The William and Flora Hewlett Foundation is pleased to announce Dr. Joseph Asunka, currently Program Officer with our Global Development Program, will join Afrobarometer, based in Accra, Ghana, in early 2021 as their new chief executive officer. Asunka will lead the pan-African survey research network into its third decade as the go-to data source on African experiences and evaluation of democracy, governance, and quality of life. Asunka will also be teaching at the University of Ghana. The foundation, which is committed to cultivating strong long-term partnerships with grantees, will work to make the transition smooth for our partners and ongoing work in Asunka’s portfolio.

Joseph Asunka
Joseph Asunka

“Joe has made a mighty contribution to Hewlett’s mission, and to improving governance and accountability in so many communities and countries around the world,” said Program Director Dana Hovig. “He has been a wonderful colleague, an outstanding partner to Hewlett grantees and other donors, and an intellectual leader at Hewlett and in the governance community. We will miss Joe, but are so pleased that he will remain a partner with and friend to Hewlett as he takes on this important role leading Afrobarometer. We wish Joe and his family well.”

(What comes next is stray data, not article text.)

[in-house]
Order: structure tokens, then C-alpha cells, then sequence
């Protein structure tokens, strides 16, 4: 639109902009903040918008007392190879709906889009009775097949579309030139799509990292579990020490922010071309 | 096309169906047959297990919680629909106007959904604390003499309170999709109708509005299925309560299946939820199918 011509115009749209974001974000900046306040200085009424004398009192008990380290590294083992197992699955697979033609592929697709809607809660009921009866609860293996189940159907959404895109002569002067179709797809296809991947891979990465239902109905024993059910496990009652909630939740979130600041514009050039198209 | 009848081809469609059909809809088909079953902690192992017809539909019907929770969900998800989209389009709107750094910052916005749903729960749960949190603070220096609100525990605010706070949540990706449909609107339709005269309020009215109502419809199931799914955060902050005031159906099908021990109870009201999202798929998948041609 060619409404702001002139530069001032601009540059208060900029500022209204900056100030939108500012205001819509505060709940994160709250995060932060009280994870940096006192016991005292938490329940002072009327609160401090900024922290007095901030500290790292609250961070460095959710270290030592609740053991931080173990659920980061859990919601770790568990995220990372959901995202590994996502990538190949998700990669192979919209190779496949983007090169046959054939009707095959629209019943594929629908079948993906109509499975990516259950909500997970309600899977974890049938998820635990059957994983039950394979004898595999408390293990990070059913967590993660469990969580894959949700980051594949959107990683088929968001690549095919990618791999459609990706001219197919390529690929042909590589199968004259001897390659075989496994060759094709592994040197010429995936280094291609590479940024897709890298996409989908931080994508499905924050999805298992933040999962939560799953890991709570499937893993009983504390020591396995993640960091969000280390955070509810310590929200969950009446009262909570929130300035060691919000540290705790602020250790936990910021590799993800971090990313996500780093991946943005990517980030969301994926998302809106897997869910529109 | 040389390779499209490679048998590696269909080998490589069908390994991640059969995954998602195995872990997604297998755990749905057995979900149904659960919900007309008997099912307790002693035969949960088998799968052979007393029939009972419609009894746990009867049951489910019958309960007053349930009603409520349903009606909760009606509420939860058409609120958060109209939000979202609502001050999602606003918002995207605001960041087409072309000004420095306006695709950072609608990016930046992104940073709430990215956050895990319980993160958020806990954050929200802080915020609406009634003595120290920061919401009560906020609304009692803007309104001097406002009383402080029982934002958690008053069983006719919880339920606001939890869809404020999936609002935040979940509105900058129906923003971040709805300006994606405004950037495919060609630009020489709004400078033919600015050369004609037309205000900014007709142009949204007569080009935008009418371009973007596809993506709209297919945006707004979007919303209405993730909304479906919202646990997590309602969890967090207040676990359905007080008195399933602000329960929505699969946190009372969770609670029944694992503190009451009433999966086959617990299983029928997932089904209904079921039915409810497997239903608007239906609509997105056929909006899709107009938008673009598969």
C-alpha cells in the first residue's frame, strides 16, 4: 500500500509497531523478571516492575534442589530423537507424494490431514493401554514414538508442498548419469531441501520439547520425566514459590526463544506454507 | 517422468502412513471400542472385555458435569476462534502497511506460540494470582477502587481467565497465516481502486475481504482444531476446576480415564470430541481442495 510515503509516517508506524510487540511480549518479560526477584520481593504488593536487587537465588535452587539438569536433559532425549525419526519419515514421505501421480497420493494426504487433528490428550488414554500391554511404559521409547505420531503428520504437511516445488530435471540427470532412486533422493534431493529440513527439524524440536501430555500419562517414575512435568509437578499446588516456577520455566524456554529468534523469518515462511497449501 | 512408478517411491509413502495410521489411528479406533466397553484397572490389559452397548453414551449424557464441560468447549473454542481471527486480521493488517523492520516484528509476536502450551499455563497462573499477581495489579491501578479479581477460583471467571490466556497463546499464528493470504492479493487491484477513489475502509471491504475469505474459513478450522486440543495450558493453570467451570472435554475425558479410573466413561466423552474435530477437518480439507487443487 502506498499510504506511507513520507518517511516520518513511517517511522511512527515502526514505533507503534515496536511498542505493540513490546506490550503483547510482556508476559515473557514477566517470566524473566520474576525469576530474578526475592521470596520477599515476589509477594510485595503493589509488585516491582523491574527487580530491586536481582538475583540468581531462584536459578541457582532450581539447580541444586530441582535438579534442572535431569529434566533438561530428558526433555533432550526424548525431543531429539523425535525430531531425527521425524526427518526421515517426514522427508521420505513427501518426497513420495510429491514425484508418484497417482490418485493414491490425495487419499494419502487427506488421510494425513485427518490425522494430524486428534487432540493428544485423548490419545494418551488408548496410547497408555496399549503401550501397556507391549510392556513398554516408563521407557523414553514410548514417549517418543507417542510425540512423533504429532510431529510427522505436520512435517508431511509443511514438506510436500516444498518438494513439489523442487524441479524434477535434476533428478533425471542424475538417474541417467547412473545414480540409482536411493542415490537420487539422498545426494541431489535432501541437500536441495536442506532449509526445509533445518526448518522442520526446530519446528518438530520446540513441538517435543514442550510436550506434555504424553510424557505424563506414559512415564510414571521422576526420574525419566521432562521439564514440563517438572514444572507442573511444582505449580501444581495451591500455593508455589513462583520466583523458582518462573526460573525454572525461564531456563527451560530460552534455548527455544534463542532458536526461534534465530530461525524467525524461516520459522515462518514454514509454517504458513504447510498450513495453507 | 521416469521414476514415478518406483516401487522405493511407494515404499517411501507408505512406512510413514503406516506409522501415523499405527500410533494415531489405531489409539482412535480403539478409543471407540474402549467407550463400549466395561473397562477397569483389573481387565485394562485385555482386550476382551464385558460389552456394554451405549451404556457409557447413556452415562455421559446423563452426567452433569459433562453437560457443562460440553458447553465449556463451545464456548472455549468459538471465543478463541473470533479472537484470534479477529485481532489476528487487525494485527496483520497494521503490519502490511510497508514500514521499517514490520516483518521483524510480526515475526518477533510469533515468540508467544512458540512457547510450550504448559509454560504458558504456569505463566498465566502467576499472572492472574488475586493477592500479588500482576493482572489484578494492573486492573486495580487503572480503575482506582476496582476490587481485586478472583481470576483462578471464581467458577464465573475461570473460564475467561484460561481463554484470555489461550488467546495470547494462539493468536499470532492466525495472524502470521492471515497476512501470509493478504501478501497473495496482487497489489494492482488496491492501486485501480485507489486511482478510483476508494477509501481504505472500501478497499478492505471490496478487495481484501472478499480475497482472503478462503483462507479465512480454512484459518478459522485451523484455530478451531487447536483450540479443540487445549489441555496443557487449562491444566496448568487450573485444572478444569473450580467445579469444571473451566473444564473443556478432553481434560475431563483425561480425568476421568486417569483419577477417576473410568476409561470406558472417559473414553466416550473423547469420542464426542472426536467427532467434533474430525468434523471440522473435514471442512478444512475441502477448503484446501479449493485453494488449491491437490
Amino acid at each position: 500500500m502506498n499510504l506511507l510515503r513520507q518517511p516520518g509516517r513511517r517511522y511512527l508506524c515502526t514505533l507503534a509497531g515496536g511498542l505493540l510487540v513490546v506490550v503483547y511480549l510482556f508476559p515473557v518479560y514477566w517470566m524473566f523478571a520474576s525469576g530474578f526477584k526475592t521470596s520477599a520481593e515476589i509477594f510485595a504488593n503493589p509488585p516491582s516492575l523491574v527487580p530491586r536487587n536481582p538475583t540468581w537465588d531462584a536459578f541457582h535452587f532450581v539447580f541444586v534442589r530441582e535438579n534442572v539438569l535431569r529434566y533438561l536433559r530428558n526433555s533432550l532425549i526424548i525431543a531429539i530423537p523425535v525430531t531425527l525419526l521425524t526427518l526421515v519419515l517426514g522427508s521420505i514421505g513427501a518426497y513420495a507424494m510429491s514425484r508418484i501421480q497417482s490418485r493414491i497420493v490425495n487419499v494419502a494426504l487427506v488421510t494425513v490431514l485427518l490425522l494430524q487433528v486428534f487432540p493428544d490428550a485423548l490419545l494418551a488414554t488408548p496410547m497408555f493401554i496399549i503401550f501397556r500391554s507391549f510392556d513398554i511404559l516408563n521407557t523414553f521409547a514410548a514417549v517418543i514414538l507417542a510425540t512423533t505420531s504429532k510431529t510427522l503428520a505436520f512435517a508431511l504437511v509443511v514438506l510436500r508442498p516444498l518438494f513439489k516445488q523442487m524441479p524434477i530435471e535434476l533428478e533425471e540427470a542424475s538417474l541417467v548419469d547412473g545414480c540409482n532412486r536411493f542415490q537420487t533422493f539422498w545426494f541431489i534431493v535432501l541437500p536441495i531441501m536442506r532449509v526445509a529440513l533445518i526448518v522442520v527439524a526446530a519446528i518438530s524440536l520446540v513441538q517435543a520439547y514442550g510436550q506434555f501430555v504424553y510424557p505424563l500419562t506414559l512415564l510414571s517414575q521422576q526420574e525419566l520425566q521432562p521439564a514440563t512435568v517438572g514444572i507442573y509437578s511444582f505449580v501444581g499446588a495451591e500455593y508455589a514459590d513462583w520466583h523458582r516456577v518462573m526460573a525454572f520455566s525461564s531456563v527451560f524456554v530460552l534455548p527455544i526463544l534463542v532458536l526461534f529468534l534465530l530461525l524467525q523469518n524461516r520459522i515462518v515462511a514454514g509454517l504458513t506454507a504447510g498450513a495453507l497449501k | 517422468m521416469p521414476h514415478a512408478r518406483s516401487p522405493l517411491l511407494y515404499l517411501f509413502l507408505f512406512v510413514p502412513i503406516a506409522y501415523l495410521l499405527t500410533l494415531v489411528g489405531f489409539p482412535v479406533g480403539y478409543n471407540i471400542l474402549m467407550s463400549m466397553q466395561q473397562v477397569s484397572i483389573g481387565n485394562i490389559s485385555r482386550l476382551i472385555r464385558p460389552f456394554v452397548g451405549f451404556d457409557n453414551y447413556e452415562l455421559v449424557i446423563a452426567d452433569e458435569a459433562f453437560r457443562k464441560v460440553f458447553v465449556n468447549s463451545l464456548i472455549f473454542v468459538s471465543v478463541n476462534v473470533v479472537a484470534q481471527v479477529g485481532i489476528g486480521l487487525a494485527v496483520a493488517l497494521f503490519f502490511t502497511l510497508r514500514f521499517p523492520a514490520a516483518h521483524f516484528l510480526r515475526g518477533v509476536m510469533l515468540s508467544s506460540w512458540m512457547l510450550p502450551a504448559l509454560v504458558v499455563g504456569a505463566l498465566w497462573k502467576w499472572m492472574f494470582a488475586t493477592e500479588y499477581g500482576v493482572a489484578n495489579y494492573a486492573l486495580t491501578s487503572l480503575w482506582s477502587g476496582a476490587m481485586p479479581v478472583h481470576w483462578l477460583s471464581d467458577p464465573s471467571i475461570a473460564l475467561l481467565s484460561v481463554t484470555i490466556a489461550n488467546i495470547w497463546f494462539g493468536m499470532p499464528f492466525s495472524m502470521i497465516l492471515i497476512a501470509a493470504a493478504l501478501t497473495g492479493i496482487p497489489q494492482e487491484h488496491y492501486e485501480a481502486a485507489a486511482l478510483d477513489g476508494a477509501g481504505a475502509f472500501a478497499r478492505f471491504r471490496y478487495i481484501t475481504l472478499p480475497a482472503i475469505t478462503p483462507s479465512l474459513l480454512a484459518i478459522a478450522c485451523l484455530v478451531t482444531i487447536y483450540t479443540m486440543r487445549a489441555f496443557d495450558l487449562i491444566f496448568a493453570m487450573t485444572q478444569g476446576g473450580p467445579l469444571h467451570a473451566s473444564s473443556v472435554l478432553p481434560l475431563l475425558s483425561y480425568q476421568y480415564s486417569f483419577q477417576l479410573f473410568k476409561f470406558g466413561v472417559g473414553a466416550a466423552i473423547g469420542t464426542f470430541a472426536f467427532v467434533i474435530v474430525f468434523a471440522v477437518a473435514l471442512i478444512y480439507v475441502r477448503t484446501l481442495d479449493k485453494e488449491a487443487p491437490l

At Hewlett, Asunka has led a portfolio of grants to increase government transparency and responsiveness to citizens in decisions about how public resources are allocated and used. He previously worked at the Ghana Center for Democratic Development, an Afrobarometer core partner, and was a lecturer in political science at the University of California, Los Angeles (UCLA) where he taught courses on research methods and data analysis, political institutions, and economic development.

The following is an excerpt from Afrobarometer’s announcement of Asunka’s appointment:

From his academic and field experience, Asunka brings extensive research insights on the interplay between government policy, politics, and civil society; a detailed understanding of the policy and funding ecosystem; and a strong commitment to Afrobarometer’s mission of making African voices count in policy development.

“When I was growing up in a remote corner of northern Ghana, government was very far removed from the daily lives of people in my community,” Asunka said. “The only regular experience of government in many communities like mine was through loudspeakers mounted on vehicles of the Information Services Department. …

“That Afrobarometer makes it possible for ordinary Africans, and not just economic and political elites, to influence decisions, actions, and processes at national, regional, and global levels is revolutionary, powerful, and reassuring. Deepening these core contributions and positioning Afrobarometer for greater impact in the next generation will be a major focus in my role as CEO.”